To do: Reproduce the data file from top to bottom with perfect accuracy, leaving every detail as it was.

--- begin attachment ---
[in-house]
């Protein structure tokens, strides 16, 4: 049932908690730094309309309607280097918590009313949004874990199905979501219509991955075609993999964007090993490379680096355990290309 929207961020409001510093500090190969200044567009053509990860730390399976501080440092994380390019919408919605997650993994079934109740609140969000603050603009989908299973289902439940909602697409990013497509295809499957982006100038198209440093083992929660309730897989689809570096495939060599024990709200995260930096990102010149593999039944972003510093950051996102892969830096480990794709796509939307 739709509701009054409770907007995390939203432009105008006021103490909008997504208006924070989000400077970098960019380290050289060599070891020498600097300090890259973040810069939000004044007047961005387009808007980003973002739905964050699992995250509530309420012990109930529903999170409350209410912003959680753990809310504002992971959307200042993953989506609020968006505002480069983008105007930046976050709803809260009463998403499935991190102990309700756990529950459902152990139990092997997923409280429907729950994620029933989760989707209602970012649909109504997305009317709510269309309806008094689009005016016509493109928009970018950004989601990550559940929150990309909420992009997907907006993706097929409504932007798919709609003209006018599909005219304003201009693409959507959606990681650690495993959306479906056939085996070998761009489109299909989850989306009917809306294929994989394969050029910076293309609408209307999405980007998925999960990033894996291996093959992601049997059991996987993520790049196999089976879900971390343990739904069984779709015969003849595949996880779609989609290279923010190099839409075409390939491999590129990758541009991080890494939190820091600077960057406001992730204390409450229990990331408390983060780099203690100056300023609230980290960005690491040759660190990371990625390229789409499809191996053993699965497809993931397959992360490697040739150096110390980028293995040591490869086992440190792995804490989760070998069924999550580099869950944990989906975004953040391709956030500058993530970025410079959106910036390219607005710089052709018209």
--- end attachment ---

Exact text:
[in-house]
């Protein structure tokens, strides 16, 4: 049932908690730094309309309607280097918590009313949004874990199905979501219509991955075609993999964007090993490379680096355990290309 929207961020409001510093500090190969200044567009053509990860730390399976501080440092994380390019919408919605997650993994079934109740609140969000603050603009989908299973289902439940909602697409990013497509295809499957982006100038198209440093083992929660309730897989689809570096495939060599024990709200995260930096990102010149593999039944972003510093950051996102892969830096480990794709796509939307 739709509701009054409770907007995390939203432009105008006021103490909008997504208006924070989000400077970098960019380290050289060599070891020498600097300090890259973040810069939000004044007047961005387009808007980003973002739905964050699992995250509530309420012990109930529903999170409350209410912003959680753990809310504002992971959307200042993953989506609020968006505002480069983008105007930046976050709803809260009463998403499935991190102990309700756990529950459902152990139990092997997923409280429907729950994620029933989760989707209602970012649909109504997305009317709510269309309806008094689009005016016509493109928009970018950004989601990550559940929150990309909420992009997907907006993706097929409504932007798919709609003209006018599909005219304003201009693409959507959606990681650690495993959306479906056939085996070998761009489109299909989850989306009917809306294929994989394969050029910076293309609408209307999405980007998925999960990033894996291996093959992601049997059991996987993520790049196999089976879900971390343990739904069984779709015969003849595949996880779609989609290279923010190099839409075409390939491999590129990758541009991080890494939190820091600077960057406001992730204390409450229990990331408390983060780099203690100056300023609230980290960005690491040759660190990371990625390229789409499809191996053993699965497809993931397959992360490697040739150096110390980028293995040591490869086992440190792995804490989760070998069924999550580099869950944990989906975004953040391709956030500058993530970025410079959106910036390219607005710089052709018209």